Smithsonian’s National Native American Veterans Memorial

Native American Veterans applaud new memorial

July 17, 2018 - 11:17 am

By Elle Meyers, special to 

For Vietnam Veteran Lanny Asepermy, the newly announced Smithsonian’s National Native American Veterans Memorial in Washington, DC is a long time coming. A member of the Comanche Tribe, Asepermy served in the Army for 24 years, retiring as a Sergeant Major. Asepermy explains that he is proud of the new memorial and looking forward to seeing it unveiled in 2020.

“I’m honored that they finally got one up for Native Americans,” says Asepermy.

Native Americans have served in the U.S Armed Forces since the Revolutionary War, in which they often worked as auxiliary troops and scouts. In past wars, such as World War II, Native American service members used their native languages as coded messages, working as cryptologists to encode information. According to the VA, since 9/11 Native American Indians have served in the military at a higher rate than other demographic.

The memorial is titled “Warriors’ Circle of Honor” and was designed by Marine Corp Veteran Harvey Pratt who is Cheyenne and Arapaho.  He explains the site will be shaped like a stone drum and will include water and the recordings of traditional songs and chants of confederated tribes from all over the United States.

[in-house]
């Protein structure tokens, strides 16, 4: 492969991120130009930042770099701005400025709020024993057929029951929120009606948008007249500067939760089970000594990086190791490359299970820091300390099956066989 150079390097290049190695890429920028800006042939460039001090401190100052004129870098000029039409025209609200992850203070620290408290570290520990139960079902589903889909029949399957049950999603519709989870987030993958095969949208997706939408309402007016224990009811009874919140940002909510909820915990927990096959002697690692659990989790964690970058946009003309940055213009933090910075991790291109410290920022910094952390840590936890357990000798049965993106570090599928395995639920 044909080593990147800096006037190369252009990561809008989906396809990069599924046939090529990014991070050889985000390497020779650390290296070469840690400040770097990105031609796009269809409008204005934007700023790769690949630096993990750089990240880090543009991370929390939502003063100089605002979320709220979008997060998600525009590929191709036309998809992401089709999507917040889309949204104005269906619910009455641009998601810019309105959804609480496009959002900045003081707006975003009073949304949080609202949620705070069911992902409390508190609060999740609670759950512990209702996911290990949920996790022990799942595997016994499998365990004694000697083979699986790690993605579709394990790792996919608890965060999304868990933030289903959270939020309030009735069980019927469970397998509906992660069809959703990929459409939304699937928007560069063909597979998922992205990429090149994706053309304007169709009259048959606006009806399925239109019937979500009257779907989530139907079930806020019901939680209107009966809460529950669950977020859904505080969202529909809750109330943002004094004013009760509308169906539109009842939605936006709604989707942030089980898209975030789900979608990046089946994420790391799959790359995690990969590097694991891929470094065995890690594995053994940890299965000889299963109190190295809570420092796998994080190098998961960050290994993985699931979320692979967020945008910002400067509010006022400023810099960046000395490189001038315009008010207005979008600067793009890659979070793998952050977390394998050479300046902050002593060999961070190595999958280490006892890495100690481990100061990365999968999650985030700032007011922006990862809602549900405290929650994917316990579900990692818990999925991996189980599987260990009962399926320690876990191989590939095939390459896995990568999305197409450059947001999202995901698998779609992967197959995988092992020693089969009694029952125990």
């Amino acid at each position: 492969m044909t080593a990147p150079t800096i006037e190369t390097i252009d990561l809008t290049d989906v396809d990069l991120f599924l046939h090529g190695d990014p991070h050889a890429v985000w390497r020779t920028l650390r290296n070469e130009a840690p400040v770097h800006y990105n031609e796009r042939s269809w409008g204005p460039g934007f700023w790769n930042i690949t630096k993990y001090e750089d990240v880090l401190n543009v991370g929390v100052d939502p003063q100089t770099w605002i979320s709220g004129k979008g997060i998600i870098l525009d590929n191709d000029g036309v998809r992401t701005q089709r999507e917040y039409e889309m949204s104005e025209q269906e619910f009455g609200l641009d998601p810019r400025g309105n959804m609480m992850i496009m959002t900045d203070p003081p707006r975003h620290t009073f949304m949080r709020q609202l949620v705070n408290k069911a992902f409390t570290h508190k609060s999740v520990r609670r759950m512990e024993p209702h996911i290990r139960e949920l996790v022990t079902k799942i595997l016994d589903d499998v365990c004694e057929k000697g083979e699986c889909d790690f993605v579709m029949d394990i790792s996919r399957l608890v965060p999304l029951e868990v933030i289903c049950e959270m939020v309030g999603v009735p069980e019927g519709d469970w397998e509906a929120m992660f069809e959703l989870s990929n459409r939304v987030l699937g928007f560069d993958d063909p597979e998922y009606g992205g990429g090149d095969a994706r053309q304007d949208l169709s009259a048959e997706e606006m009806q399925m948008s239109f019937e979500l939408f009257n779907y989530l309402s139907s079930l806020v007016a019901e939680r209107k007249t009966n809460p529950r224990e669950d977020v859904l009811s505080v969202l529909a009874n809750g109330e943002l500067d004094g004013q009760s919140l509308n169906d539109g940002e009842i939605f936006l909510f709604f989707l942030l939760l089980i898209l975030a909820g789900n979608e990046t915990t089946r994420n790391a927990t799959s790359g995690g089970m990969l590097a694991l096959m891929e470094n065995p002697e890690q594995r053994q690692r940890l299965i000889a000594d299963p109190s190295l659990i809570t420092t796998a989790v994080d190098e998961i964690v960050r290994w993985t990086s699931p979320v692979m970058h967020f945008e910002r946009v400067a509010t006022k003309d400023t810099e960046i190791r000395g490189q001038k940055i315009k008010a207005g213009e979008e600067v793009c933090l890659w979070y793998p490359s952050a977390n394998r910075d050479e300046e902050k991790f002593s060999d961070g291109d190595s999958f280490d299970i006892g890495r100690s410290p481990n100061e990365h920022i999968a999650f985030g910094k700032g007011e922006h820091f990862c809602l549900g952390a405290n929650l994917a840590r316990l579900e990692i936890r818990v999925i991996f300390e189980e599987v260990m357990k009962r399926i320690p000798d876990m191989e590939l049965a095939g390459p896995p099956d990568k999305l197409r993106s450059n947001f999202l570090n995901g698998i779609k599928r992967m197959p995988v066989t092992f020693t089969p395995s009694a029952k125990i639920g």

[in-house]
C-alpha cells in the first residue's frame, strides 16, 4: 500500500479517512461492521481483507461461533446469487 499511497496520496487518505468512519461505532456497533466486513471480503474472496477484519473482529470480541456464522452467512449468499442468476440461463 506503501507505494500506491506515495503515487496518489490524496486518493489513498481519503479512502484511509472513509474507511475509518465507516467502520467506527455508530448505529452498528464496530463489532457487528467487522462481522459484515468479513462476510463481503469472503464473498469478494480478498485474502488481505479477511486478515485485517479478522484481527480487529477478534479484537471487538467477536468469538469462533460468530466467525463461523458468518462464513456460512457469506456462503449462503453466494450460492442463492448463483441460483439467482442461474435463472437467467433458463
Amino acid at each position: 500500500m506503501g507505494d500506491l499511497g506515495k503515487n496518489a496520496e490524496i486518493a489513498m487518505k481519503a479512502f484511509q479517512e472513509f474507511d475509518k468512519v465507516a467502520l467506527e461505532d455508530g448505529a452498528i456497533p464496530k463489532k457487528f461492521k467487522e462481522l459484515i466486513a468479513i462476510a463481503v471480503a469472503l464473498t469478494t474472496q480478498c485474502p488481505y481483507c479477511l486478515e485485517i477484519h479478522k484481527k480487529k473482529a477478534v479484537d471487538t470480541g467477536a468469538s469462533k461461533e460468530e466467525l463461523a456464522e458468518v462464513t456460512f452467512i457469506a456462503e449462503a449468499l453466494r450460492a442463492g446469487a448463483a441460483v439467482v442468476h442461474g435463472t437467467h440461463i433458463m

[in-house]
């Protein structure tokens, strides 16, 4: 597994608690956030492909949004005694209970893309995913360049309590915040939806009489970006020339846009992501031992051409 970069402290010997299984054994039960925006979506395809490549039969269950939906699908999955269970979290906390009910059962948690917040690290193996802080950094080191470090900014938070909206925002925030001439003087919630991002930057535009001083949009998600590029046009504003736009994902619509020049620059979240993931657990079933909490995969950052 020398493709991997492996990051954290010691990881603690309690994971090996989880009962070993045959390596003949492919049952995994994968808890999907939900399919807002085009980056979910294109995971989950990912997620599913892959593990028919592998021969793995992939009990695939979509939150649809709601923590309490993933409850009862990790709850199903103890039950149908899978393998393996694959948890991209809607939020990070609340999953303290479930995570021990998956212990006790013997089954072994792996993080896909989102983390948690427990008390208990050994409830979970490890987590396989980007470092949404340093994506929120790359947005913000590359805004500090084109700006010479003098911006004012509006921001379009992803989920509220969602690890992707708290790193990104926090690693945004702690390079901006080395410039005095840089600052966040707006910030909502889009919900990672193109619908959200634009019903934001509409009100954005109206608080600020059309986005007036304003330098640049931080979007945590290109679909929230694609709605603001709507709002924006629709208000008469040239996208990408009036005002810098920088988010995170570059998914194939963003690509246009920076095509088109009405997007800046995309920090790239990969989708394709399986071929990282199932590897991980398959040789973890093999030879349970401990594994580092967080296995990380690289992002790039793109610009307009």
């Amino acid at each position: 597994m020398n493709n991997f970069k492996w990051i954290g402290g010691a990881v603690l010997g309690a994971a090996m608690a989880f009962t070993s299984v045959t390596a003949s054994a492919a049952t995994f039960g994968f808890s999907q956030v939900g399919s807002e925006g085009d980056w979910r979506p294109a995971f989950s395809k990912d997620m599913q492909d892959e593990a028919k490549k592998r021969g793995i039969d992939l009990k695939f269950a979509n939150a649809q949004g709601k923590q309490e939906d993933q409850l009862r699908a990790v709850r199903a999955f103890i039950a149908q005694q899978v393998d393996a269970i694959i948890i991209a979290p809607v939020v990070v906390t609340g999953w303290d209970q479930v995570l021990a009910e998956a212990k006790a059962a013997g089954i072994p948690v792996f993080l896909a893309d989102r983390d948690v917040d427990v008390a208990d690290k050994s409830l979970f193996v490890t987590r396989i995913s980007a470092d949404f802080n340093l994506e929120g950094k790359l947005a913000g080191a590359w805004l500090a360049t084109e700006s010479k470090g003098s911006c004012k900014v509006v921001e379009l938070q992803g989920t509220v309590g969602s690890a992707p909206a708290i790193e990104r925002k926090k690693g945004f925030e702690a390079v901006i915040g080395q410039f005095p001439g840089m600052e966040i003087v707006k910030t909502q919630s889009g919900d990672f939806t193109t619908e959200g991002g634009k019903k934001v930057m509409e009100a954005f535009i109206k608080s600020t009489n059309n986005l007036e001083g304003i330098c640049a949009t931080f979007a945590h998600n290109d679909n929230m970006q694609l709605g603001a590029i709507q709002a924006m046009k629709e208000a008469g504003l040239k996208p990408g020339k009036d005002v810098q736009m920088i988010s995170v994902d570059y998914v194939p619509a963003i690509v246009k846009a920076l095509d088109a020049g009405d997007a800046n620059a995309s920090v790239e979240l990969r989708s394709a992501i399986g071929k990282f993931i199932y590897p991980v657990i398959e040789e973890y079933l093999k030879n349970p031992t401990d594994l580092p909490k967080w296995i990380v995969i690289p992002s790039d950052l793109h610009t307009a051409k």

“Drums are used to call people together, when you hear the drum it’s kind of like a reverberating telling people to come to the drum,” says Pratt of the design. “I wanted to have a drum in there that would call people to this memorial.”

Asepermy explains that it can be difficult to design a tribute that includes all the Native American Indian tribes. “It’s hard to come up with a memorial because there are so many different tribes. You can’t have a statue of an Indian because back in the day every tribe’s warriors wore different attire, different looks. The Apaches looked a certain way the Comanches looked a certain way, all of them.”

The project has been in the works since 2015 when the design competition began. Pratt’s work was chosen out of 413 submissions.

“It’s a big honor for people to join the military and defend this country,” says Pratt. “In my mind this country will always be Indian country and it’s something to fight for.” The memorial is set to break ground in September of this year.